Alaska's Healing Heart’s focus is the healing and wellbeing of our brothers and sisters, our efforts are focused on creating events and opportunities to have a strong community of support where we can all express ourselves and help one another. However, there are situations that may need specialized attention and for that reason we have compiled a list of other helpful organizations that may be able to assist in a more effective manner.
This is a bank of local and national organizations that can provide additional assistance.
Alaska's Healing Hearts is always looking for new local community outreach partners.
Please CONTACT US if you would like to suggest a resource.
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“Cops understand Cops. We’ve been exposed to similar situations in our careers. Whether you’re active duty or retired and feel like no one understands what you're going through, we want to answer your CALL.”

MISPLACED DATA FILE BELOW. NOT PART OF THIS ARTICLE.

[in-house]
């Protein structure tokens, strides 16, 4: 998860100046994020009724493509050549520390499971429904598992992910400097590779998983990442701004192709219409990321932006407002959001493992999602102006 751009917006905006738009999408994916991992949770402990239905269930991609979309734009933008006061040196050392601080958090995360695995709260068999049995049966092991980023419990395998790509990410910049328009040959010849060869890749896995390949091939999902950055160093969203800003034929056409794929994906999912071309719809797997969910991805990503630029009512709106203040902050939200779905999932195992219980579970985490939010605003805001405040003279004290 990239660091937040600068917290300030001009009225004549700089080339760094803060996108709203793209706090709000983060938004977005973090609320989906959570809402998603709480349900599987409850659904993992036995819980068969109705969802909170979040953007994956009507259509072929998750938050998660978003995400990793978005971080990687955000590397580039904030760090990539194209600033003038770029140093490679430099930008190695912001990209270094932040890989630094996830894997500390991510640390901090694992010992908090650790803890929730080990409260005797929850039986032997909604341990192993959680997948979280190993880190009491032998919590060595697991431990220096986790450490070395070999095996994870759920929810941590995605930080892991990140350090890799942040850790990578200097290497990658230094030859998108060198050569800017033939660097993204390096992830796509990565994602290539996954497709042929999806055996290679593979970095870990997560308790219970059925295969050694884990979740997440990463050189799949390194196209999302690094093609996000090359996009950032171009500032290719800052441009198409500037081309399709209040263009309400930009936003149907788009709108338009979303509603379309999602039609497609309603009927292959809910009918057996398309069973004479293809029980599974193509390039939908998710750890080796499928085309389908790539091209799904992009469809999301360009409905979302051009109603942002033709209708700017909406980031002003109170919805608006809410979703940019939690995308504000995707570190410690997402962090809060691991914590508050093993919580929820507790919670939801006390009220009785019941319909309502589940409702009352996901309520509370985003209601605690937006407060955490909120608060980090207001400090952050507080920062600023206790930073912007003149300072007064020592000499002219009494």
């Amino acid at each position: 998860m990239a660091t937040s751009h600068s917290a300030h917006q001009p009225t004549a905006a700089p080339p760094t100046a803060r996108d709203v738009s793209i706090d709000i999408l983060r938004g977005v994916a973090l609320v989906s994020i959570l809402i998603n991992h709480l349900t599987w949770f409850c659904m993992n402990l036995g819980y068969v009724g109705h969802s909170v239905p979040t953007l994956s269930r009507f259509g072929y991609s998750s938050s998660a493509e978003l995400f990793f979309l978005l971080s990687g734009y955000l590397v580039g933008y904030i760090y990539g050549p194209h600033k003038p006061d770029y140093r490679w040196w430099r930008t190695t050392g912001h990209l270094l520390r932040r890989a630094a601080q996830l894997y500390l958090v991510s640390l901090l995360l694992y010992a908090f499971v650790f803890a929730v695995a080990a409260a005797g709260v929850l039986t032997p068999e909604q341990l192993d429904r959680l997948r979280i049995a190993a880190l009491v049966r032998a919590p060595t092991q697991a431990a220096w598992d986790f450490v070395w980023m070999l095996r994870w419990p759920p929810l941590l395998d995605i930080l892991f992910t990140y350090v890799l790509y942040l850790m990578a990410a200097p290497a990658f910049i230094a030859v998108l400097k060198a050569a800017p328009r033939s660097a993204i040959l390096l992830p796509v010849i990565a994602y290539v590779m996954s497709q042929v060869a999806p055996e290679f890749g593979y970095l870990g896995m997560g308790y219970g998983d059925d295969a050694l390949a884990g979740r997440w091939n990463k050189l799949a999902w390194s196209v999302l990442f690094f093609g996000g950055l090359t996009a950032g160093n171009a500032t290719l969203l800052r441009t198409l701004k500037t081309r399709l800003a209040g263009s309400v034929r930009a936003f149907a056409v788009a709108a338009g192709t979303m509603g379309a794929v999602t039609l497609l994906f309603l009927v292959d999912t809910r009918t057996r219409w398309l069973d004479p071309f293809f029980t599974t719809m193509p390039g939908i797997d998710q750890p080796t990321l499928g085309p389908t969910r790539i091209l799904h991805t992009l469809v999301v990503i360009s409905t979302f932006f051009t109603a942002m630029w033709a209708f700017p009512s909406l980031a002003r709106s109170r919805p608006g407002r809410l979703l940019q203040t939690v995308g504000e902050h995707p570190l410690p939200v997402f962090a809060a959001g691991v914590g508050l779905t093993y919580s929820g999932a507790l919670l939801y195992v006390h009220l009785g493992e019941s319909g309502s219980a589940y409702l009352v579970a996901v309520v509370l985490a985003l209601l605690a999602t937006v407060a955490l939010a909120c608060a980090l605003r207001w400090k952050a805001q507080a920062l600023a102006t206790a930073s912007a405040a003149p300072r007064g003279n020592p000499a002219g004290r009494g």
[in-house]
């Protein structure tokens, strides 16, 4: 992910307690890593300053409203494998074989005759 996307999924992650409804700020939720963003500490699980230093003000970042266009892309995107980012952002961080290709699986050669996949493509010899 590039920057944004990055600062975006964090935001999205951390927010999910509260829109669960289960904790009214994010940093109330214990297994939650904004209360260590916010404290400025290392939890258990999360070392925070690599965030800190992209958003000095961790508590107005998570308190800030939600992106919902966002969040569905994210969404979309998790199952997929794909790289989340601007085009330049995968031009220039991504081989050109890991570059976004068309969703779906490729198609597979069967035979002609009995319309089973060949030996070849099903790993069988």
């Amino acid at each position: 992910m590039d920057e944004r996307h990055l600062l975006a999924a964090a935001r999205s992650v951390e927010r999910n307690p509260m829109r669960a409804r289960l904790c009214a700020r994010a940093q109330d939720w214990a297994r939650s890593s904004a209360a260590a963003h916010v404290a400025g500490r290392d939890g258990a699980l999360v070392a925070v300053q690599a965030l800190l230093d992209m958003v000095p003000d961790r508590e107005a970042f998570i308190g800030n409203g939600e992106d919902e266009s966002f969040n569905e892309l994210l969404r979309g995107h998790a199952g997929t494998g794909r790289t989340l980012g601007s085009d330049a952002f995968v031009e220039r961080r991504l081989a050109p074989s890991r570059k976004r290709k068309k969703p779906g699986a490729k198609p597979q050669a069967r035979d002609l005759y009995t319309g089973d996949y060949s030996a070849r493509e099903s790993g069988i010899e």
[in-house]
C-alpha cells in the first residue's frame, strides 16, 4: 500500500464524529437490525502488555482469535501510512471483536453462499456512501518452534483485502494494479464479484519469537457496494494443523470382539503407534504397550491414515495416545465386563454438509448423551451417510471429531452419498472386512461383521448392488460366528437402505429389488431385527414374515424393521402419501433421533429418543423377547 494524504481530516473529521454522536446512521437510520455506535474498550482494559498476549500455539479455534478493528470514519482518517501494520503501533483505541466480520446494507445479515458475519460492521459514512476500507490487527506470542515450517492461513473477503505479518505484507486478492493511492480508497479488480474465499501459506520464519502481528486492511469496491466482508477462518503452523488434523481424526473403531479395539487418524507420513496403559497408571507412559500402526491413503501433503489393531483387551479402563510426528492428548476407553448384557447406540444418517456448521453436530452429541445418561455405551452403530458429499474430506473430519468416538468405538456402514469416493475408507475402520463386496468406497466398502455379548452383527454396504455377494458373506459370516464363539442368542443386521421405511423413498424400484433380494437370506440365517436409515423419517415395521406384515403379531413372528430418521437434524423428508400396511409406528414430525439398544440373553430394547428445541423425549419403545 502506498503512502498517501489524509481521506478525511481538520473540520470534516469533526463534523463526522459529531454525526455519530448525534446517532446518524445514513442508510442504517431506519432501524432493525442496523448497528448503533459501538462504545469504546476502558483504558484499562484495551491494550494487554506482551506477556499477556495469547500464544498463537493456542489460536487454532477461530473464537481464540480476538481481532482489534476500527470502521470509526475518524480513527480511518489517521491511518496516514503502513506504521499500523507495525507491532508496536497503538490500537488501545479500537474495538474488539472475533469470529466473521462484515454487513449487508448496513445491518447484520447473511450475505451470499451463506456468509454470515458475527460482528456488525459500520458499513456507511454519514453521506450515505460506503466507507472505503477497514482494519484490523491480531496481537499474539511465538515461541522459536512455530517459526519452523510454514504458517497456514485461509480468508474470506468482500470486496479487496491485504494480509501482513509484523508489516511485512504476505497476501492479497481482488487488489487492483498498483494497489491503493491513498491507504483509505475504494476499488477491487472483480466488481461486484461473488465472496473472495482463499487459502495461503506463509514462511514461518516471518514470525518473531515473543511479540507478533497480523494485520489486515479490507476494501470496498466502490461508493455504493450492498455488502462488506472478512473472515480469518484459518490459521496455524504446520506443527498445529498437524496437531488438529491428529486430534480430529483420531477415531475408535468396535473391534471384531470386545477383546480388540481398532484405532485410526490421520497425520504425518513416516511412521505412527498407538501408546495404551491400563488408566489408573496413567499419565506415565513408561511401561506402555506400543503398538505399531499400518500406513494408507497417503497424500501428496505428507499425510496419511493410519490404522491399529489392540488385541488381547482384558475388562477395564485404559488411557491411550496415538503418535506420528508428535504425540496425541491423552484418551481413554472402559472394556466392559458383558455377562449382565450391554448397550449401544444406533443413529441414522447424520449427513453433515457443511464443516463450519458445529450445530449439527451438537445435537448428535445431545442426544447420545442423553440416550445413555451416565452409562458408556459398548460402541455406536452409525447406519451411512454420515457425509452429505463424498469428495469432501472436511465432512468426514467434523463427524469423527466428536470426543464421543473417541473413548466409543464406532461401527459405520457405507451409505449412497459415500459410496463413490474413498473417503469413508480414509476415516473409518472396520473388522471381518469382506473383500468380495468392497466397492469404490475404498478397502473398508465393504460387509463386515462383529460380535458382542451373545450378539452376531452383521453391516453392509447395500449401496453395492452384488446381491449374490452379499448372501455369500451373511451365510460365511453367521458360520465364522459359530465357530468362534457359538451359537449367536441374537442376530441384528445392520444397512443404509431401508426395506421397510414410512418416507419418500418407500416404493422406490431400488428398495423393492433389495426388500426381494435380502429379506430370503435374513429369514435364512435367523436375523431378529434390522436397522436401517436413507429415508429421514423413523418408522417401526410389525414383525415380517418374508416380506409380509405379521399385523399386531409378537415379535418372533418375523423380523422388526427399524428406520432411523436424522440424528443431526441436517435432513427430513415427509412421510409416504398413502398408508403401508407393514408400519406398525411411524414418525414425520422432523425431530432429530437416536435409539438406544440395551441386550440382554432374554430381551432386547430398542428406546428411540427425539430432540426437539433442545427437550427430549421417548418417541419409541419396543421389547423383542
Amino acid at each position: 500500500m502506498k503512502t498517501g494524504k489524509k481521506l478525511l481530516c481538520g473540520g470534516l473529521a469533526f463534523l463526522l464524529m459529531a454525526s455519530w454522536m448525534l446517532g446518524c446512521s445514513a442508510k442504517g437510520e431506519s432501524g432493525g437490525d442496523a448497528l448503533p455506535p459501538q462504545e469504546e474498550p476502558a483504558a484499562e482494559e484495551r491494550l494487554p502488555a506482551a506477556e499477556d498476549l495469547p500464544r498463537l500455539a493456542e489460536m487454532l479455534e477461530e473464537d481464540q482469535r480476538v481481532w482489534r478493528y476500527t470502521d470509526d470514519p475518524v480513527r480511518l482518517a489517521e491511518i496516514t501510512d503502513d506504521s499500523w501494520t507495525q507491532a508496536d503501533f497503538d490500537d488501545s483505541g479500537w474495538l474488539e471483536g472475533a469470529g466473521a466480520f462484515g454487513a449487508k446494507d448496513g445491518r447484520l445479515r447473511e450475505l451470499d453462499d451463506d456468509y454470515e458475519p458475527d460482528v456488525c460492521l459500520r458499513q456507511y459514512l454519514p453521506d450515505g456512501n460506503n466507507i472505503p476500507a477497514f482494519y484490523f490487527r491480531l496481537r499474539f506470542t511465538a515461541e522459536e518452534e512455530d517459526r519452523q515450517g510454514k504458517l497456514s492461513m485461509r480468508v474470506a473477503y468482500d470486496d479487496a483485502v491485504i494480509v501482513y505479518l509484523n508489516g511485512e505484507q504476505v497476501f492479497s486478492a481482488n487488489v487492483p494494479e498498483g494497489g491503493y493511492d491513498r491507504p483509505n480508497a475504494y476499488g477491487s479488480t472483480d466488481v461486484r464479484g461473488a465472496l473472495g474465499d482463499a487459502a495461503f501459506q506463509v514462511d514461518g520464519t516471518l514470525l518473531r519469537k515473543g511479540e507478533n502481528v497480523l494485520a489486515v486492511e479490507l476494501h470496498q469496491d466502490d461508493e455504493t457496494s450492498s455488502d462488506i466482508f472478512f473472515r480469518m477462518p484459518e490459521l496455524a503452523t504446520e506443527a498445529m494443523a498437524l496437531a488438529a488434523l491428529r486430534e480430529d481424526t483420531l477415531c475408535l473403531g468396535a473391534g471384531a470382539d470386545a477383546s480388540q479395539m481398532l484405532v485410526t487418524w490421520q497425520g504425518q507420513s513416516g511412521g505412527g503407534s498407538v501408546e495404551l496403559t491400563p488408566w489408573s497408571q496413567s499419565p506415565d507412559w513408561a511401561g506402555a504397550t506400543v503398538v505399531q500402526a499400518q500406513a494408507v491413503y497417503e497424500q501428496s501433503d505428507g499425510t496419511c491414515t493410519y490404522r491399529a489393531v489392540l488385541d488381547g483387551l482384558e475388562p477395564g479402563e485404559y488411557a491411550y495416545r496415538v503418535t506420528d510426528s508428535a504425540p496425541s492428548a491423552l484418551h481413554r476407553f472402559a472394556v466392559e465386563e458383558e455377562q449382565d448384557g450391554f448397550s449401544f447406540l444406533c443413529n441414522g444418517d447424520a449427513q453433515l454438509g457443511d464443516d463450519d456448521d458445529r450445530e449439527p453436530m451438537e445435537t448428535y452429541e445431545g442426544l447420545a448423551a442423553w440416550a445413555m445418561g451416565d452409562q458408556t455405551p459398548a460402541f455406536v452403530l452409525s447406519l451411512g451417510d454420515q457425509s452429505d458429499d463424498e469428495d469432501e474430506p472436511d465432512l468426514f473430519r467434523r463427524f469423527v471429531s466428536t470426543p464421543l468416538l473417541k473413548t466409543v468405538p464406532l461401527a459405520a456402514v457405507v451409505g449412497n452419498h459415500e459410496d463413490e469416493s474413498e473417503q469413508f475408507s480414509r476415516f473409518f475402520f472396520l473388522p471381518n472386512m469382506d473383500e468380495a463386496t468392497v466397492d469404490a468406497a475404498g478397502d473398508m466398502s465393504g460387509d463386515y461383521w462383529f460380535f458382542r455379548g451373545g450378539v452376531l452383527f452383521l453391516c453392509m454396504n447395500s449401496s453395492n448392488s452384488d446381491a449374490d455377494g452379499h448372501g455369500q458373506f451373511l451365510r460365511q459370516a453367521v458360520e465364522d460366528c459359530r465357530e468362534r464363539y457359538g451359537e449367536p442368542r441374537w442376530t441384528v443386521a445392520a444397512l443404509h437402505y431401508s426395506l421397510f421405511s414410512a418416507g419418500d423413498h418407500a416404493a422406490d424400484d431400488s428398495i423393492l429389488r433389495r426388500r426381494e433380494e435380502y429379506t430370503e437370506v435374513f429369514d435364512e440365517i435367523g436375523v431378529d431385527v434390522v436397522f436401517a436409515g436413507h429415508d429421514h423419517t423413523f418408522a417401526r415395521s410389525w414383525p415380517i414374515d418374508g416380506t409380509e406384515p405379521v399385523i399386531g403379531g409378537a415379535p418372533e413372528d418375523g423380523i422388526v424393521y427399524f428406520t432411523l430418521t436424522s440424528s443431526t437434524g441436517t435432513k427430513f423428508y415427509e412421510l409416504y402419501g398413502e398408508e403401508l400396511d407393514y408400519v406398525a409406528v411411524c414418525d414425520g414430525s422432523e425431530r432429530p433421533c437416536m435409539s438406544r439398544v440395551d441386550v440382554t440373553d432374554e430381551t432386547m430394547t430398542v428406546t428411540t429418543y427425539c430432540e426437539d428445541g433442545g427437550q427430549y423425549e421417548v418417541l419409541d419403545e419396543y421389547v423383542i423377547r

Fire/EMS Helpline – 1-888-731-FIRE (3473)
Share the Load™ Resources (Helpletter, poster, ads, family guide, suicide prevention report, training)
Share the Load Videos featuring warning signs to watch for, personal stories, how to talk to someone who needs help, and resources that are available.
Articles and news on behavioral health topics
Safe Call Now is a CONFIDENTIAL, comprehensive, 24-hour crisis referral service for all public safety employees, all emergency services personnel and their family members nationwide.
Make a Safe Call Now: 206-459-3020
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Basic Necessities: grab a pair of socks, a bar of soap, or even cough drops in our office inside the Cafe.